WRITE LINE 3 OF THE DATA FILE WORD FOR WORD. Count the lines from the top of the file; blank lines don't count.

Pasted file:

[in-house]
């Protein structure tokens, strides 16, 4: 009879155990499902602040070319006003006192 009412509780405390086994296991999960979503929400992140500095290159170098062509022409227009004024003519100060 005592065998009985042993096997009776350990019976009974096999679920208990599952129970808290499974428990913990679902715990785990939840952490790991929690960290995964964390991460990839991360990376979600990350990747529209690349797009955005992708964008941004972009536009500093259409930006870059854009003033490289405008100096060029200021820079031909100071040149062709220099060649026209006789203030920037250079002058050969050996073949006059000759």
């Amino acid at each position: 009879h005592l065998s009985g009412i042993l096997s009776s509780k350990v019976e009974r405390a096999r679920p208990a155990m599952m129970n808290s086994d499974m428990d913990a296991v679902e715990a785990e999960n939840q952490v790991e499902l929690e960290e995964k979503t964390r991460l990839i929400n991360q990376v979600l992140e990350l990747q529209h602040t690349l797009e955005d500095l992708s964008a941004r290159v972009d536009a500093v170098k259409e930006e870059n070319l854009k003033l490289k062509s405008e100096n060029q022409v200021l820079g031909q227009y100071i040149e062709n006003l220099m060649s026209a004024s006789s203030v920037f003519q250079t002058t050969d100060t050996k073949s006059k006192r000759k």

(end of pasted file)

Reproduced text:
């Amino acid at each position: 009879h005592l065998s009985g009412i042993l096997s009776s509780k350990v019976e009974r405390a096999r679920p208990a155990m599952m129970n808290s086994d499974m428990d913990a296991v679902e715990a785990e999960n939840q952490v790991e499902l929690e960290e995964k979503t964390r991460l990839i929400n991360q990376v979600l992140e990350l990747q529209h602040t690349l797009e955005d500095l992708s964008a941004r290159v972009d536009a500093v170098k259409e930006e870059n070319l854009k003033l490289k062509s405008e100096n060029q022409v200021l820079g031909q227009y100071i040149e062709n006003l220099m060649s026209a004024s006789s203030v920037f003519q250079t002058t050969d100060t050996k073949s006059k006192r000759k």